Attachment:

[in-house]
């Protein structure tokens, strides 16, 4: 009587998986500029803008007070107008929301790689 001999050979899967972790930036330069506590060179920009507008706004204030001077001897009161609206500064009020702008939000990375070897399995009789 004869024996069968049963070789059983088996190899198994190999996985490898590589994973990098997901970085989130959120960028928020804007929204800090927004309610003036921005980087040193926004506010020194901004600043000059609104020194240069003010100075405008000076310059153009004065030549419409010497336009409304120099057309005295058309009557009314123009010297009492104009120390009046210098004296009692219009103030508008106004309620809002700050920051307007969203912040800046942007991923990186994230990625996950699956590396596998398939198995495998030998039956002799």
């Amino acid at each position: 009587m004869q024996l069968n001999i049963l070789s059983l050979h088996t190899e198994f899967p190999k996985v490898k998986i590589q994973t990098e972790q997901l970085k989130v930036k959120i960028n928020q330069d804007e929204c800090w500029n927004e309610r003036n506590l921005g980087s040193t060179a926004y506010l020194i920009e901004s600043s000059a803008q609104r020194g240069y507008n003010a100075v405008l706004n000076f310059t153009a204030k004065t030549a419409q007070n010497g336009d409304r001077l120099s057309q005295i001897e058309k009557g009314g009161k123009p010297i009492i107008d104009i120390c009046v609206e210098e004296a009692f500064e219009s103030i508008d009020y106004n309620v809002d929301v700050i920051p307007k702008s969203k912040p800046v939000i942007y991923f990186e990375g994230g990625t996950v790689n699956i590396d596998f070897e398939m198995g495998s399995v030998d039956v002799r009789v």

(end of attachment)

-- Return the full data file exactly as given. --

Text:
[in-house]
């Protein structure tokens, strides 16, 4: 009587998986500029803008007070107008929301790689 001999050979899967972790930036330069506590060179920009507008706004204030001077001897009161609206500064009020702008939000990375070897399995009789 004869024996069968049963070789059983088996190899198994190999996985490898590589994973990098997901970085989130959120960028928020804007929204800090927004309610003036921005980087040193926004506010020194901004600043000059609104020194240069003010100075405008000076310059153009004065030549419409010497336009409304120099057309005295058309009557009314123009010297009492104009120390009046210098004296009692219009103030508008106004309620809002700050920051307007969203912040800046942007991923990186994230990625996950699956590396596998398939198995495998030998039956002799």
């Amino acid at each position: 009587m004869q024996l069968n001999i049963l070789s059983l050979h088996t190899e198994f899967p190999k996985v490898k998986i590589q994973t990098e972790q997901l970085k989130v930036k959120i960028n928020q330069d804007e929204c800090w500029n927004e309610r003036n506590l921005g980087s040193t060179a926004y506010l020194i920009e901004s600043s000059a803008q609104r020194g240069y507008n003010a100075v405008l706004n000076f310059t153009a204030k004065t030549a419409q007070n010497g336009d409304r001077l120099s057309q005295i001897e058309k009557g009314g009161k123009p010297i009492i107008d104009i120390c009046v609206e210098e004296a009692f500064e219009s103030i508008d009020y106004n309620v809002d929301v700050i920051p307007k702008s969203k912040p800046v939000i942007y991923f990186e990375g994230g990625t996950v790689n699956i590396d596998f070897e398939m198995g495998s399995v030998d039956v002799r009789v």